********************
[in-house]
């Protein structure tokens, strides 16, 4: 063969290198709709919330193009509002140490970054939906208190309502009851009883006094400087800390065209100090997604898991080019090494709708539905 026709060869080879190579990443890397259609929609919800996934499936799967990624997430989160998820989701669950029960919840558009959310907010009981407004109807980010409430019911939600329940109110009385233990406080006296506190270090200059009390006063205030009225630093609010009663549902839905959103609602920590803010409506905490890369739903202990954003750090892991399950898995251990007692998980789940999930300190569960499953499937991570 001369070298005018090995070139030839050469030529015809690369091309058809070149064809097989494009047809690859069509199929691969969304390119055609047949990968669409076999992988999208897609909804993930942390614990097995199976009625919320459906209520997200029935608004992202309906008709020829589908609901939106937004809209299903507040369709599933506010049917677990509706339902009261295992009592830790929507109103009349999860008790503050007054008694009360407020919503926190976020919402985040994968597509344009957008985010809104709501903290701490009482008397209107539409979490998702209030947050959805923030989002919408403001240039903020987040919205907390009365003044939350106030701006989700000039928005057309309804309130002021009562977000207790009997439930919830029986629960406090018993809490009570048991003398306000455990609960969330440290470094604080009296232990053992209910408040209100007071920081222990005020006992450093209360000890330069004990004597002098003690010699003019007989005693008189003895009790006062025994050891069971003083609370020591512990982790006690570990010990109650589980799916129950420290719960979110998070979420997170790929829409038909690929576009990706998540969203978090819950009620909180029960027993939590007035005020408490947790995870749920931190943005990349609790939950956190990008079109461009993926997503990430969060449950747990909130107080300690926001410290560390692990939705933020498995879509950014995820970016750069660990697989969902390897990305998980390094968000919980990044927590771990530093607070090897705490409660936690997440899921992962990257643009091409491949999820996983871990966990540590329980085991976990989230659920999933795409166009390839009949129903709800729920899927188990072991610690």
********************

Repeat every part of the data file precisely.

[in-house]
């Protein structure tokens, strides 16, 4: 063969290198709709919330193009509002140490970054939906208190309502009851009883006094400087800390065209100090997604898991080019090494709708539905 026709060869080879190579990443890397259609929609919800996934499936799967990624997430989160998820989701669950029960919840558009959310907010009981407004109807980010409430019911939600329940109110009385233990406080006296506190270090200059009390006063205030009225630093609010009663549902839905959103609602920590803010409506905490890369739903202990954003750090892991399950898995251990007692998980789940999930300190569960499953499937991570 001369070298005018090995070139030839050469030529015809690369091309058809070149064809097989494009047809690859069509199929691969969304390119055609047949990968669409076999992988999208897609909804993930942390614990097995199976009625919320459906209520997200029935608004992202309906008709020829589908609901939106937004809209299903507040369709599933506010049917677990509706339902009261295992009592830790929507109103009349999860008790503050007054008694009360407020919503926190976020919402985040994968597509344009957008985010809104709501903290701490009482008397209107539409979490998702209030947050959805923030989002919408403001240039903020987040919205907390009365003044939350106030701006989700000039928005057309309804309130002021009562977000207790009997439930919830029986629960406090018993809490009570048991003398306000455990609960969330440290470094604080009296232990053992209910408040209100007071920081222990005020006992450093209360000890330069004990004597002098003690010699003019007989005693008189003895009790006062025994050891069971003083609370020591512990982790006690570990010990109650589980799916129950420290719960979110998070979420997170790929829409038909690929576009990706998540969203978090819950009620909180029960027993939590007035005020408490947790995870749920931190943005990349609790939950956190990008079109461009993926997503990430969060449950747990909130107080300690926001410290560390692990939705933020498995879509950014995820970016750069660990697989969902390897990305998980390094968000919980990044927590771990530093607070090897705490409660936690997440899921992962990257643009091409491949999820996983871990966990540590329980085991976990989230659920999933795409166009390839009949129903709800729920899927188990072991610690």